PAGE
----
In the field of Belgian literature, the success of the fantastic genre is quite remarkable. It has, among other things, been considered as a revolt against the dull everyday grind. A new doctoral thesis from the University of Gothenburg, Sweden, explores the works of the two Belgian authors Jean Muno (1924�) and Hugo Raes (1929-).
Fantastic literature describes reality but integrates supernatural twists. The texts therefore contain both realistic and non-realistic elements.
By exploring the French-speaking author Jean Muno and the Dutch-speaking author Hugo Raes, the thesis underlines that the tradition of fantastic literature in Belgium can be traced back to pictorial art of the Middle Ages. It also shows that the genre is used as a revolt against conventional and conformist values.
'Although Jean Muno and Hugo Raes operated on different sides of the French-Dutch language divide, they both wrote texts that belong to the fantastic domain, and they also share the revolt theme', says Åsa Josefson, the author of the thesis.
Muno's texts describe the struggles of his main characters against the pressures and demands imposed by the world around them. Josefson says that it is usually the supernatural elements in the texts that enable them to revolt against this kind of oppression.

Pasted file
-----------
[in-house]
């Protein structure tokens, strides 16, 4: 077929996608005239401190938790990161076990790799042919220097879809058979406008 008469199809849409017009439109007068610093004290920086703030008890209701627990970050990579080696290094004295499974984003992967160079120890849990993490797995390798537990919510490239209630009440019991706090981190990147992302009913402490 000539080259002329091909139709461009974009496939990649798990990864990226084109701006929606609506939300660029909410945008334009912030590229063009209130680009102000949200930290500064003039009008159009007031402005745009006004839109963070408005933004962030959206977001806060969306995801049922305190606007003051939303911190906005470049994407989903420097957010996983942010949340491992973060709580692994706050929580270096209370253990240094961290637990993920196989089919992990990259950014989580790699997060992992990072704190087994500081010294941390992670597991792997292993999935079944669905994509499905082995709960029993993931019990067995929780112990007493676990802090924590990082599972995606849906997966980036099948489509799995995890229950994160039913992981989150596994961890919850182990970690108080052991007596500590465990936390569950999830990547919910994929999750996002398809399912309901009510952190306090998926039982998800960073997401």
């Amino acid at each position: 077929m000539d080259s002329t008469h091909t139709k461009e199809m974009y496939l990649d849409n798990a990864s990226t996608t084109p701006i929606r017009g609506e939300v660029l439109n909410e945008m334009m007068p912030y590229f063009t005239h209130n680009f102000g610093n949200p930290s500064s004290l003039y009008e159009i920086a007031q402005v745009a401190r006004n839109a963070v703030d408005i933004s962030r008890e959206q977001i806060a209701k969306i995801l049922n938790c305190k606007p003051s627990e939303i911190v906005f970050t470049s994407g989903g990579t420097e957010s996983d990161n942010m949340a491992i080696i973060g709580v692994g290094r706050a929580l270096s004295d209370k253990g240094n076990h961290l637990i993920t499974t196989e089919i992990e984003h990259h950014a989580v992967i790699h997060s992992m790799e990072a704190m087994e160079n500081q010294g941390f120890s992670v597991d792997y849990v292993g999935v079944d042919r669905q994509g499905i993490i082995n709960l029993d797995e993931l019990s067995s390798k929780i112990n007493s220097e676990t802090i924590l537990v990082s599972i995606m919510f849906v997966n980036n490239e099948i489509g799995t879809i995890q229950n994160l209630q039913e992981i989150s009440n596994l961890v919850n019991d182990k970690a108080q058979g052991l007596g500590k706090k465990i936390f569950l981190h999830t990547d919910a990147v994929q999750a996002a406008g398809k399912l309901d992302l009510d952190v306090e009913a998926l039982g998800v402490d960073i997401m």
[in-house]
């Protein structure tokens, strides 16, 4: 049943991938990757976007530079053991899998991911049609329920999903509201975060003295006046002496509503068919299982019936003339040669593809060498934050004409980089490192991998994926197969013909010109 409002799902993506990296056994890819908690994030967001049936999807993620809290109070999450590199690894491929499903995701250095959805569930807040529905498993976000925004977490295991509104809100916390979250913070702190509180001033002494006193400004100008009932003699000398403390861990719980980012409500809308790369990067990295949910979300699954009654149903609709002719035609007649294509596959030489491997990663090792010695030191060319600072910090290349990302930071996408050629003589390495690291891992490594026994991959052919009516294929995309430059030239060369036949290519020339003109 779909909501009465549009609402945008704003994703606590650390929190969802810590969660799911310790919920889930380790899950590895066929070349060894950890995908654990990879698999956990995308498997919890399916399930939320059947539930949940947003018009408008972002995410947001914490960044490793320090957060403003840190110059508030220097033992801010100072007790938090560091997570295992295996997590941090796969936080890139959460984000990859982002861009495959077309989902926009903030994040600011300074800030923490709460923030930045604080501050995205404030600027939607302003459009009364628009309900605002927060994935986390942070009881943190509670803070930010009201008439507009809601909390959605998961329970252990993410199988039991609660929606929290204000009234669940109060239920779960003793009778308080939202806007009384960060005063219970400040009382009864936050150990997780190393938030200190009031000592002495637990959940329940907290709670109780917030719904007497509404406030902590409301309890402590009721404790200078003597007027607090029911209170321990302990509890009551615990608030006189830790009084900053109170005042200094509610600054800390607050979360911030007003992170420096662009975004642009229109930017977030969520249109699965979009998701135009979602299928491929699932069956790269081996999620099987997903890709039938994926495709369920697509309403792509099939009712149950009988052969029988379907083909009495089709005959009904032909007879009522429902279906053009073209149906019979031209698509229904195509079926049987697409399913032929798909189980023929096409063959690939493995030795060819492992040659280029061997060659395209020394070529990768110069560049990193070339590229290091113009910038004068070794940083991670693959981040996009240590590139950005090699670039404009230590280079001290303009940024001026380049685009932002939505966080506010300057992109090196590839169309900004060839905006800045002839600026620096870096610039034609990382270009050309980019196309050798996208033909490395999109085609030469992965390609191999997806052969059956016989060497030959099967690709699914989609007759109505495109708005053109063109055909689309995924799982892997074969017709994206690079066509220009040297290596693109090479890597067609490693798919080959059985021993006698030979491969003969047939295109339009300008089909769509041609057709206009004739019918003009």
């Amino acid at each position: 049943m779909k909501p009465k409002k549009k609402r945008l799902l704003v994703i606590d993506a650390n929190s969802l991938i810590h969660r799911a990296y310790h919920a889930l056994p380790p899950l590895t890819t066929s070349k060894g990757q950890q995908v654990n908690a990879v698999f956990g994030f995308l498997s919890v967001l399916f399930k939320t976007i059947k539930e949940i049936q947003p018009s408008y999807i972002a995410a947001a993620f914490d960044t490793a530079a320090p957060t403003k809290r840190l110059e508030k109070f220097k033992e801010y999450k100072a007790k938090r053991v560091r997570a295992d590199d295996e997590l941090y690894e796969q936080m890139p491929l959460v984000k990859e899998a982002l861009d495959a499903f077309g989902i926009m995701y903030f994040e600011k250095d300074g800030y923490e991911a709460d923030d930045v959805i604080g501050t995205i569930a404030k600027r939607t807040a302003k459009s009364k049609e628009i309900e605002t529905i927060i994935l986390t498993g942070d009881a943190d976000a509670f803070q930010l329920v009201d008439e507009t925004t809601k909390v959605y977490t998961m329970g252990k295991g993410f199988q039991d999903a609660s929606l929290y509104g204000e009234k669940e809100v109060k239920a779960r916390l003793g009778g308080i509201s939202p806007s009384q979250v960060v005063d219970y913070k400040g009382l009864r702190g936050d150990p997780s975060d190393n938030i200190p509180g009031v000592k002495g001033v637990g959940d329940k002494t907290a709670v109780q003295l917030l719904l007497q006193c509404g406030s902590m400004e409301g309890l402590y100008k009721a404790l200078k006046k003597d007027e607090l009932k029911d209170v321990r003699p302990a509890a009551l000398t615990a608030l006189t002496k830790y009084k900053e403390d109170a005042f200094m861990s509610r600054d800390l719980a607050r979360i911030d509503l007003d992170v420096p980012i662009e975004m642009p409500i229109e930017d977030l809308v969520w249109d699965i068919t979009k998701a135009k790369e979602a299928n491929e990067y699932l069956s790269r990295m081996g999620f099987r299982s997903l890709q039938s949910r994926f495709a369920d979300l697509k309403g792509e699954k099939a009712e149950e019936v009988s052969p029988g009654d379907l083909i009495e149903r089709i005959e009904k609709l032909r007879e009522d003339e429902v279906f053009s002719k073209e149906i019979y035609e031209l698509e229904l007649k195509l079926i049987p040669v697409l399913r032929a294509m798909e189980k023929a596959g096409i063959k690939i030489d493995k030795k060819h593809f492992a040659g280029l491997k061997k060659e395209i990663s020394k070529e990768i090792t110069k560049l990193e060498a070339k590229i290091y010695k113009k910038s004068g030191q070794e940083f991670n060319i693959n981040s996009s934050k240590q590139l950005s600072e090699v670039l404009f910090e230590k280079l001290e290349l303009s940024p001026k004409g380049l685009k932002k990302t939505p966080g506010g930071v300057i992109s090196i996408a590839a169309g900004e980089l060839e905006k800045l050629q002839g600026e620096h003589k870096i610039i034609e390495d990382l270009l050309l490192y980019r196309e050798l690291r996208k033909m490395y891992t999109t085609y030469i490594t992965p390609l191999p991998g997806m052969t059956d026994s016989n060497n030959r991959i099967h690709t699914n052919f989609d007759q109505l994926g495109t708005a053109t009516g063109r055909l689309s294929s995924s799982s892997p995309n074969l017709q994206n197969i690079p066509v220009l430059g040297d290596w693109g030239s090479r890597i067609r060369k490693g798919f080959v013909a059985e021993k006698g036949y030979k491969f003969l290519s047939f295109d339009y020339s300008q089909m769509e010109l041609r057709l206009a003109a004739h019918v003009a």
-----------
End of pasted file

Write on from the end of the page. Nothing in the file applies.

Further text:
'In L'homme qui s'efface from 1963, François Rami, a teacher, flies away with his umbrella and eventually lands in the middle of a painting that he likes very much. Without the "supernatural" wind, he would never have been able to free himself from parental oppression and general boredom', says Josefson.
This is an example of how Muno's texts take off in the fairytale world, often combined with the fantastic, which in itself can be thought of as a revolt against the rules of reality. Josefson also briefly comments on the fact that Muno's texts relate to paintings by, for example, Pieter Bruegel and René Magritte.
Revolt against society
While the revolt in Muno's texts is existential, it is linked to societal criticism in Raes's texts. Raes's works are strongly influenced by the resistance movements of the 1960s and 70s, and this is clearly reflected in his novels. His points of departure are realistic and may address for example scientific experiments that go awry, environmental destruction and capitalistic values (which are described as cynical).
'I show that the function of the fantastic in the case of Raes is not primarily to facilitate revolt, as in Muno's texts, but to illustrate and reinforce the message of the text by letting realism slip into a state of nightmarish surrealism. There are also clear parallels between Raes's questioning of authority and the anarchist conviction present in Hieronymus Bosch's paintings', says Josefson.
Rather few Belgian studies have included works from both branches of the Belgian literature, making Åsa Josefson's thesis relatively unique. Josefson's aim with her study is also to contribute to the discussion on the genre of fantastic literature in Belgium, which started more than half-a-century ago.
Title of the thesis: Fantastique et révolte chez Jean Muno et Hugo Raes
Author: Åsa Josefson
The public defence of the doctoral thesis will be held on Saturday 6 March 2010 at 2pm, Sorbonne-Paris IV, Maison de la recherche, salle D040, 28, rue Serpente, 750 06 Paris
Faculty opponent: Professor Martine De Clercq, Brussels